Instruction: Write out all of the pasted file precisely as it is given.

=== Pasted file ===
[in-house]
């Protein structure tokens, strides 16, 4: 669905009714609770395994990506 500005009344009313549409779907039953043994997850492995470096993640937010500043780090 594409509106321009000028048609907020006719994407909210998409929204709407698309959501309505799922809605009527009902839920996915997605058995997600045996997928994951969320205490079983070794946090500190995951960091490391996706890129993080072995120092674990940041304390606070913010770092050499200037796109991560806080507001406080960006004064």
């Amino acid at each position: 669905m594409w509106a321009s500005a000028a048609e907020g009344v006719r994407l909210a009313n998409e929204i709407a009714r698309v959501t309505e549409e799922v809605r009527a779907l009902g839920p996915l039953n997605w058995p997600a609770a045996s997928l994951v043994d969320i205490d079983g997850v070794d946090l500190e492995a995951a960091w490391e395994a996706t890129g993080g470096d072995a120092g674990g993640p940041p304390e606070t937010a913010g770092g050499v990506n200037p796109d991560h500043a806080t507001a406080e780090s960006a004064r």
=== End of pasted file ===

[in-house]
């Protein structure tokens, strides 16, 4: 669905009714609770395994990506 500005009344009313549409779907039953043994997850492995470096993640937010500043780090 594409509106321009000028048609907020006719994407909210998409929204709407698309959501309505799922809605009527009902839920996915997605058995997600045996997928994951969320205490079983070794946090500190995951960091490391996706890129993080072995120092674990940041304390606070913010770092050499200037796109991560806080507001406080960006004064």
């Amino acid at each position: 669905m594409w509106a321009s500005a000028a048609e907020g009344v006719r994407l909210a009313n998409e929204i709407a009714r698309v959501t309505e549409e799922v809605r009527a779907l009902g839920p996915l039953n997605w058995p997600a609770a045996s997928l994951v043994d969320i205490d079983g997850v070794d946090l500190e492995a995951a960091w490391e395994a996706t890129g993080g470096d072995a120092g674990g993640p940041p304390e606070t937010a913010g770092g050499v990506n200037p796109d991560h500043a806080t507001a406080e780090s960006a004064r």